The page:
Japan’s JAXA space agency lost communication with its new Hitomi X-ray astronomy satellite on Saturday and unsuccessfully attempted to regain control of the spacecraft on Sunday. The prognosis seems rather bleak after the US Strategic Command’s Joint Space Operations Center revealed on Sunday that it is tracking five pieces of debris associated with the satellite.
It’s not clear if Hitomi hit a piece of space debris in its orbit about 580 km above Earth or what else could have caused the loss of communications. In any case, scientists lamented the apparent failure of an instrument that allowed them to penetrate much deeper into the relatively unstudied field of X-ray astronomy.
High-energy but very short-wavelength X-rays are absorbed by the Earth’s atmosphere. To observe them, therefore, scientists must send instruments to the upper atmosphere or space itself. Thus, unlike other types of observational astronomy, X-ray astronomy is a fairly new field.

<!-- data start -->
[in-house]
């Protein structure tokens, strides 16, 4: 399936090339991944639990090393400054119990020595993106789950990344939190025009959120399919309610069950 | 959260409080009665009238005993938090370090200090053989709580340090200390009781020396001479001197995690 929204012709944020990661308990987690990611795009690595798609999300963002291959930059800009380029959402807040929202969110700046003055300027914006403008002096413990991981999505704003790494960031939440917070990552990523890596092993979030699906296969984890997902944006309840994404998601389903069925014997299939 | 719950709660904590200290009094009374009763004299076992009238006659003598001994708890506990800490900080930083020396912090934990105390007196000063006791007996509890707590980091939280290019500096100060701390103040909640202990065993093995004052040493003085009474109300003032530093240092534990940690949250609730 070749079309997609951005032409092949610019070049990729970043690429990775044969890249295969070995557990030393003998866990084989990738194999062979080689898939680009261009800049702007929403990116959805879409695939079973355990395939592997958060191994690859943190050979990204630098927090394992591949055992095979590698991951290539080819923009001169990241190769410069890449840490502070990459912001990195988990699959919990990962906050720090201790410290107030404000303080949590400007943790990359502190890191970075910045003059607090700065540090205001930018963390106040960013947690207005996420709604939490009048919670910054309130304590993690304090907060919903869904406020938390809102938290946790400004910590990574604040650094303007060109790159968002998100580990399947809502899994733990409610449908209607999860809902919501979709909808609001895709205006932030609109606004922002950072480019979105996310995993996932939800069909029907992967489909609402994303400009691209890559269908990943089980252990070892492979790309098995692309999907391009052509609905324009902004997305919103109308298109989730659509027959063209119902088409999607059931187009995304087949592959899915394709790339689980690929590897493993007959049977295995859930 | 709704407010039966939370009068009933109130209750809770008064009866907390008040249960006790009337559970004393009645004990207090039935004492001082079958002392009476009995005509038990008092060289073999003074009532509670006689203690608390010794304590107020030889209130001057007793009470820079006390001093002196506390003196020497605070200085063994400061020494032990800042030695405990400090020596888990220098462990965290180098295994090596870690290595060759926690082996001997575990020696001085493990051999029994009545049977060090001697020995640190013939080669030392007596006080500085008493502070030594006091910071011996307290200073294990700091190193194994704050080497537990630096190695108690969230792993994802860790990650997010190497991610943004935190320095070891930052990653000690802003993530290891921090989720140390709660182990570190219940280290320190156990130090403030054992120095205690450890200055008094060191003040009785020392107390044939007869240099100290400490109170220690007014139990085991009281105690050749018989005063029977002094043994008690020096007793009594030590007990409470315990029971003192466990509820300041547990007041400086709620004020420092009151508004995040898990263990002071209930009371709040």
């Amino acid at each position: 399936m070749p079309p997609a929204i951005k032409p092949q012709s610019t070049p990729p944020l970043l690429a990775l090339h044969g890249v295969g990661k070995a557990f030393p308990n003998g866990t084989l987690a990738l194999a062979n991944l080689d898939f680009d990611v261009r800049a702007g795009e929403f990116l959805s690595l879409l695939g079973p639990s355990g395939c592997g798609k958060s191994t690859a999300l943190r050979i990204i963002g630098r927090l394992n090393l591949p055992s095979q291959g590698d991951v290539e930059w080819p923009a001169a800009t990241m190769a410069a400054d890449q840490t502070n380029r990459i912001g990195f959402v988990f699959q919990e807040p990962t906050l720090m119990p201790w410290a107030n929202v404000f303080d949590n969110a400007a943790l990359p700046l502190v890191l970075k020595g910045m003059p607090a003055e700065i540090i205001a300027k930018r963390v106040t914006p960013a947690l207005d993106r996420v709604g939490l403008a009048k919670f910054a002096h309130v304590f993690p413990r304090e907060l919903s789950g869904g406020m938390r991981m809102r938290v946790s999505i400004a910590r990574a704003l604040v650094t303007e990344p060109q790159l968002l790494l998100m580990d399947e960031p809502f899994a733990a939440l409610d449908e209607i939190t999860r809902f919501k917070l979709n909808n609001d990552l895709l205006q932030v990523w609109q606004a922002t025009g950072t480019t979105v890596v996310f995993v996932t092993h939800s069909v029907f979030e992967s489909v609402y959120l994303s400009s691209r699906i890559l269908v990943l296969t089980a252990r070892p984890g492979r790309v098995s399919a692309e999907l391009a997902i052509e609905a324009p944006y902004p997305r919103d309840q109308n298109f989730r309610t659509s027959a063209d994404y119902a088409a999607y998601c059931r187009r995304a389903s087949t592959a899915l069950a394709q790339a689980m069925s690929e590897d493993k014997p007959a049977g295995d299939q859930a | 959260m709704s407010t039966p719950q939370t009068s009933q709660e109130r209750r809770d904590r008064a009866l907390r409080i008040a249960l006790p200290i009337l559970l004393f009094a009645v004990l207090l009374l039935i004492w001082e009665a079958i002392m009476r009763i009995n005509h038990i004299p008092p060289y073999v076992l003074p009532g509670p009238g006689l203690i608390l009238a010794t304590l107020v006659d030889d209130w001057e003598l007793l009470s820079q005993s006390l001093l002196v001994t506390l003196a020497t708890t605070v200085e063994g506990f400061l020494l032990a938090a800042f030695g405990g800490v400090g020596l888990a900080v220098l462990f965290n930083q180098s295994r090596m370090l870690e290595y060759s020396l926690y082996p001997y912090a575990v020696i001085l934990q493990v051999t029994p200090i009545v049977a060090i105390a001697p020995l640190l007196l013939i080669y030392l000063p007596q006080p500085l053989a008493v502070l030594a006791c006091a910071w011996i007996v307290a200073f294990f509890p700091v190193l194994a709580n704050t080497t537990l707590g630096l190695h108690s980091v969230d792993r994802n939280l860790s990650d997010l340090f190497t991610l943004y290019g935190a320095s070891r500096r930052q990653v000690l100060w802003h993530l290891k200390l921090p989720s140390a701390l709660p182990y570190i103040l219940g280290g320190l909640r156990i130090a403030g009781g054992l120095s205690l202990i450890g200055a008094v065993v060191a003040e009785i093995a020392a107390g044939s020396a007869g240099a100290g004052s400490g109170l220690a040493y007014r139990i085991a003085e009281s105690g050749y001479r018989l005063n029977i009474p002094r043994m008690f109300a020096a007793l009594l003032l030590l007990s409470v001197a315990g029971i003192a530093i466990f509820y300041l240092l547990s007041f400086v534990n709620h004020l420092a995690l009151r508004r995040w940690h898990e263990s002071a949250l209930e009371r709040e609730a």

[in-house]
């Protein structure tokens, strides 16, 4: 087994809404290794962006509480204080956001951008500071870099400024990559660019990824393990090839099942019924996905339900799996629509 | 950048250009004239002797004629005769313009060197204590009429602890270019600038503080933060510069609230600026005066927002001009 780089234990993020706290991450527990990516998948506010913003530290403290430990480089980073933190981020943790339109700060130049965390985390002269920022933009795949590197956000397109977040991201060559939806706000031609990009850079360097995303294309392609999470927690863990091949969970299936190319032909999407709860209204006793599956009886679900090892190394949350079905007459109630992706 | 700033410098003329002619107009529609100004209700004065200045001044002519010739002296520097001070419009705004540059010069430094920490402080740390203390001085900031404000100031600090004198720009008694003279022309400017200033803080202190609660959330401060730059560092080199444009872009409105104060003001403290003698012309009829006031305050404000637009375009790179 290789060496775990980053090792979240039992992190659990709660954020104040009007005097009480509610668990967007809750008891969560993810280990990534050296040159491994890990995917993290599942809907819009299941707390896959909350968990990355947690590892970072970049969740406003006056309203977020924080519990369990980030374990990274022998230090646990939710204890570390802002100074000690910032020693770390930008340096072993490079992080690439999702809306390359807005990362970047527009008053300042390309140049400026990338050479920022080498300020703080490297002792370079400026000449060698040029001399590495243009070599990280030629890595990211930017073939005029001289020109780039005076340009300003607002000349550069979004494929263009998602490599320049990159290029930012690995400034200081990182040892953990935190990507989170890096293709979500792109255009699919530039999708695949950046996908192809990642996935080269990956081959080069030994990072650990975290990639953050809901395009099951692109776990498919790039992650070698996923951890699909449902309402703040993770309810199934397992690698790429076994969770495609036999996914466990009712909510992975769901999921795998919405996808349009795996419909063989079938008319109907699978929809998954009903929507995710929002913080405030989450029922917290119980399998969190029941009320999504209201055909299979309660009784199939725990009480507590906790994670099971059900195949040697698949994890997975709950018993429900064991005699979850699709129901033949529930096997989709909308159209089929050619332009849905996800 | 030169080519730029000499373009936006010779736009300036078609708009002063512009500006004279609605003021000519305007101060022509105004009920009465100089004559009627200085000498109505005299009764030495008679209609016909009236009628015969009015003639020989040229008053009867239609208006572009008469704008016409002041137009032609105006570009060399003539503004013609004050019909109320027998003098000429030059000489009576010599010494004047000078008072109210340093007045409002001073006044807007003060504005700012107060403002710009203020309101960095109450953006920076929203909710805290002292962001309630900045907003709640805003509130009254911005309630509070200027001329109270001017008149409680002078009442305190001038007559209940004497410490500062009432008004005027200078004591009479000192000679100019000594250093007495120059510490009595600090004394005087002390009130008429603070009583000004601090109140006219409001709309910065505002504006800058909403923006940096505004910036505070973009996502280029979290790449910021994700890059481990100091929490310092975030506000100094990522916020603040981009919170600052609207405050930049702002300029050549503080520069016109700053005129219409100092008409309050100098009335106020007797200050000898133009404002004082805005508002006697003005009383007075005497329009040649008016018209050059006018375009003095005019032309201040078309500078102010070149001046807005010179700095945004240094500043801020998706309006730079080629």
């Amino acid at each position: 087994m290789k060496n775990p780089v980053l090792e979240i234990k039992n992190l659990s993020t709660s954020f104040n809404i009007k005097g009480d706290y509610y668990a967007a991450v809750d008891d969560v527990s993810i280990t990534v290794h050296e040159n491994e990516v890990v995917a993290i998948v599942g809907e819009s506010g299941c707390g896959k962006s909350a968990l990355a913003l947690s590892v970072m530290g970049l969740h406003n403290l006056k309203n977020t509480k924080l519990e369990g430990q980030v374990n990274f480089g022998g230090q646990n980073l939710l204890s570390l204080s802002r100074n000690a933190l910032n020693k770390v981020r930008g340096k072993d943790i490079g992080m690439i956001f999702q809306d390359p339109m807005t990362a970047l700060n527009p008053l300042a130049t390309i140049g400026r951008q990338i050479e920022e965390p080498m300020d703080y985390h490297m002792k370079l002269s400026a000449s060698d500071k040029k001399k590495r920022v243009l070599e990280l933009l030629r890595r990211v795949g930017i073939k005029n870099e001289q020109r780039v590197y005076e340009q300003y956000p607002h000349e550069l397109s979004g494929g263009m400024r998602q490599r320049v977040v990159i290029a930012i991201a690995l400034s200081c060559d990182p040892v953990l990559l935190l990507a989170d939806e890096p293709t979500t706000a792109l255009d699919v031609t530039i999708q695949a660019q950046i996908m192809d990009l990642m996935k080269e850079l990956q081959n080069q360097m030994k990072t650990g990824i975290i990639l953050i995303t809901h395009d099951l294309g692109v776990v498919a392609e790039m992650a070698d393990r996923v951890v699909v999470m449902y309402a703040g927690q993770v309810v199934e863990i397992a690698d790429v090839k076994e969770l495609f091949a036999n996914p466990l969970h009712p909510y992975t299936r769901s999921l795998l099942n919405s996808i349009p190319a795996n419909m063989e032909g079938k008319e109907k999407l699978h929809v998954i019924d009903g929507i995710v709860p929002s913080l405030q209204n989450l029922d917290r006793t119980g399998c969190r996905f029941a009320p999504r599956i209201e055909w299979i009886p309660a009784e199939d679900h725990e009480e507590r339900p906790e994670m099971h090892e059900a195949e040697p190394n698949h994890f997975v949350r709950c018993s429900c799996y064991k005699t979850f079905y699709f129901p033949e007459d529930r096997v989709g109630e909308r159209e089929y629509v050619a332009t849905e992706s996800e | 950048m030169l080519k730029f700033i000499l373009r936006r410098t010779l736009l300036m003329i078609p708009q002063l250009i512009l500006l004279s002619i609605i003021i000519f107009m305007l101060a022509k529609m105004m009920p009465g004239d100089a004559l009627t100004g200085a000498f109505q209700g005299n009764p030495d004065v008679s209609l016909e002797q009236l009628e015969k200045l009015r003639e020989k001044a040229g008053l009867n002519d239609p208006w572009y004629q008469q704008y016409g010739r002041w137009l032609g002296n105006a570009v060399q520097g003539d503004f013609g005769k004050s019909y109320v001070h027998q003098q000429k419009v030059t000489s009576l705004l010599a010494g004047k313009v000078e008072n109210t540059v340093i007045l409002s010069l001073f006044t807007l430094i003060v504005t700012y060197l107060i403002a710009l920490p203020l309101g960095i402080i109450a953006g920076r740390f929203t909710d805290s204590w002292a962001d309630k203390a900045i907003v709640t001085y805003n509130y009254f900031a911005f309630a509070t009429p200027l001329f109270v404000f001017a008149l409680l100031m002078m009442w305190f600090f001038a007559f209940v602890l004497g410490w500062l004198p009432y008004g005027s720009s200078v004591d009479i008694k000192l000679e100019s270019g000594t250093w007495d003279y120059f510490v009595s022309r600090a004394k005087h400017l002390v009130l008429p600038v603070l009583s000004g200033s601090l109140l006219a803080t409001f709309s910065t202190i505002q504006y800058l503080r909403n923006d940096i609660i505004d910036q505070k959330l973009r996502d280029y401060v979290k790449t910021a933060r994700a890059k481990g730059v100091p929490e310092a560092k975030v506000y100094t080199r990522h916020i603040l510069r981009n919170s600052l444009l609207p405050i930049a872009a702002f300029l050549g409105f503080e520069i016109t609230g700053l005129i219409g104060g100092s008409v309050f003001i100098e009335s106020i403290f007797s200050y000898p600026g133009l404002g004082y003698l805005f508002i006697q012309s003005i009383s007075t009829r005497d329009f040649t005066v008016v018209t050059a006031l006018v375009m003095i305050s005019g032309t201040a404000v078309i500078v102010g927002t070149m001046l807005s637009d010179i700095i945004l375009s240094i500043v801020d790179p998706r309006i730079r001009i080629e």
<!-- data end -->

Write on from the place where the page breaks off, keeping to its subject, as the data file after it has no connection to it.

“For me, the tragedy is that this satellite was designed to operate in the hard X-ray region, an area that has been little explored in astronomy,” Nick Suntzeff, an astronomer at Texas A&M University not affiliated with Hitomi, told Ars. . “Here you’ll find black hole events, neutron star mergers, highly magnetized starquakes, and other unusual high-energy astrophysics. You’d expect some exotic sources, most of which haven’t even been predicted yet. Every time you open a new wavelength or time domain, discover objects in space that you never dreamed of.”
Hitomi was launched a little over a month ago, on February 17, aboard a Japanese H-IIA rocket. Now all the hard work between JAXA and its international collaborators, including NASA’s Goddard Space Flight Center, appears to have been for nothing.